Though it has 28 MLAs in the 87-member Assembly, the NC has shown a similar, conspicuous absence. From Khrew, where several people were killed in the protests, to Kupwara, where protests defied the presence of the Indian army, people said that their MLAs did not show up even to offer condolences, let alone act to bring any relief.
Kupwara, Handwara and Rajwar in North Kashmir are garrison towns where the army is perched atop house, shop and pavement. “Go India, Go Back,” screams graffiti scrawled on asphalt. TEHELKA spoke to two brothers who run a cell phone shop in Kupwara. “The army closes the gate which leads to our village at 6 pm; we can’t do anything about this. The protests were never as intense as they are now and they will continue. We will not accept this as our life,” they say. They both bled in the recent protests; they had both voted in 2008. “I would not have said this to you earlier but now I think we don’t want to live with India. Indians think of us as subjects. It’s humiliating,” they say. People in Handwara say that the army rules their life; they expected their MLA, Mir Saifullah, to give them some respite but it didn’t happen.
“Even India does not treat Kashmiris as Indians,” echoes Ali Mohammad Sagar, the NC MLA of Khanyar, in downtown Srinagar, while admitting he has had little contact with his constituency. “Khanyar is ‘Little Pakistan’; if you go there, you will think it has already seceded. However, I have visited it four or five times, even though it is very difficult.”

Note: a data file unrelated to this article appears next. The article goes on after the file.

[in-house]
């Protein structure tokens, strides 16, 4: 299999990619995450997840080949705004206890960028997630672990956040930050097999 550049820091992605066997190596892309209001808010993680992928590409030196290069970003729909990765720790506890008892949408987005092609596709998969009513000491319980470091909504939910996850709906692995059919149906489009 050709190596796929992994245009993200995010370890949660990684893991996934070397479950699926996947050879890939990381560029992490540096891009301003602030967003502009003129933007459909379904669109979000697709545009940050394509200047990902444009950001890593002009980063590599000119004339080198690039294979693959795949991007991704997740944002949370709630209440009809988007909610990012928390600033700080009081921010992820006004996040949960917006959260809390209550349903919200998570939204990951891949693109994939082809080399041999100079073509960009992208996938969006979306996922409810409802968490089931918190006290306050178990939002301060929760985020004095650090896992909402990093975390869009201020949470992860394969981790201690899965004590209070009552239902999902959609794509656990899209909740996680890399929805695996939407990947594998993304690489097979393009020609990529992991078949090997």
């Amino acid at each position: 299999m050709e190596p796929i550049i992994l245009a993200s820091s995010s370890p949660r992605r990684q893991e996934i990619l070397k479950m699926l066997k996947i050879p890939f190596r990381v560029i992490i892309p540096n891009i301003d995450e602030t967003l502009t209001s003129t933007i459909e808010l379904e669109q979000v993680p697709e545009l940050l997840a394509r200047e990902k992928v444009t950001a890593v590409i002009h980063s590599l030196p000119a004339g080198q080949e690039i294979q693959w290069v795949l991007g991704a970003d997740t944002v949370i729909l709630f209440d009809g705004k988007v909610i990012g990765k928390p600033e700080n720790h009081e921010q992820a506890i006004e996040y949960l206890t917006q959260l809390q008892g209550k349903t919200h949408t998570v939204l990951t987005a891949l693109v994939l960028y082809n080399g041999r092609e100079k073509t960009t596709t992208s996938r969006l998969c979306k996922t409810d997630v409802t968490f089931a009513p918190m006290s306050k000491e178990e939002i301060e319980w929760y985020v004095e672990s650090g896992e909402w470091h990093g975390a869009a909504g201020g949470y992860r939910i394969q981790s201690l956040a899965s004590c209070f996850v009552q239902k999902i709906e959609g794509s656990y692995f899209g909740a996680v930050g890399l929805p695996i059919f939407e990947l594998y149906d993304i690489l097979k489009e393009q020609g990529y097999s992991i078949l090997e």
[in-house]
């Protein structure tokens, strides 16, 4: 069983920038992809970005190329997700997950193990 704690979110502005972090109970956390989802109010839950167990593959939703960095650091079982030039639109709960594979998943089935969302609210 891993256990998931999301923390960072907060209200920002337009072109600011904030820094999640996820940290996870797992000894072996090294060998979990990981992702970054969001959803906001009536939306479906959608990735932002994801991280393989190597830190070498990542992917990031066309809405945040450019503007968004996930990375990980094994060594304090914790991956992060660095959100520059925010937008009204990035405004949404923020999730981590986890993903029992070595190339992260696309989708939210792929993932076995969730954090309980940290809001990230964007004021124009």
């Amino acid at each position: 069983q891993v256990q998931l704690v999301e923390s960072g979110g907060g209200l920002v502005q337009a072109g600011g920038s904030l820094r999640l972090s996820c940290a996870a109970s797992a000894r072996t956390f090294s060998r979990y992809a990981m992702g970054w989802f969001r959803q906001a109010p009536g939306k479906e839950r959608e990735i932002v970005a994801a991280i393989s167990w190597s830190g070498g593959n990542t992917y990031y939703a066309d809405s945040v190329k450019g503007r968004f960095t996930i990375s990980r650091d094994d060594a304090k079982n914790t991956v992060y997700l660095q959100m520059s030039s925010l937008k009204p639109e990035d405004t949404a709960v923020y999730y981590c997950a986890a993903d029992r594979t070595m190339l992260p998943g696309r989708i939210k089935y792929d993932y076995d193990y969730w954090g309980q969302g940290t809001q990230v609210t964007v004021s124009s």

UNLIKE THE traditional understanding of the Kashmir problem, the recent unrest has shaken two popular myths. Though the number of unemployed youth has risen to six lakh, the protesters are not drawn exclusively from them. Authorities believe that some protesters are educated and empowered youth. A 2008 survey conducted by the police after pro-azadi protests found that a political understanding of the conflict, a youth spent growing up in conflict, peer pressure and the social legitimacy of separatist sentiment were the main reasons people came out to protest. The other myth that lies in ruins is that any unrest in Kashmir is sponsored from across the border. The reason for the mass alienation among Kashmir is more political than economic or administrative. Though the PDP and the NC have come up with autonomy and selfrule proposals, they have failed to capture the imagination of the youth. For them, talks must include discussions on azadi; the “framework of the Indian constitution” is the scaffolding of slavery.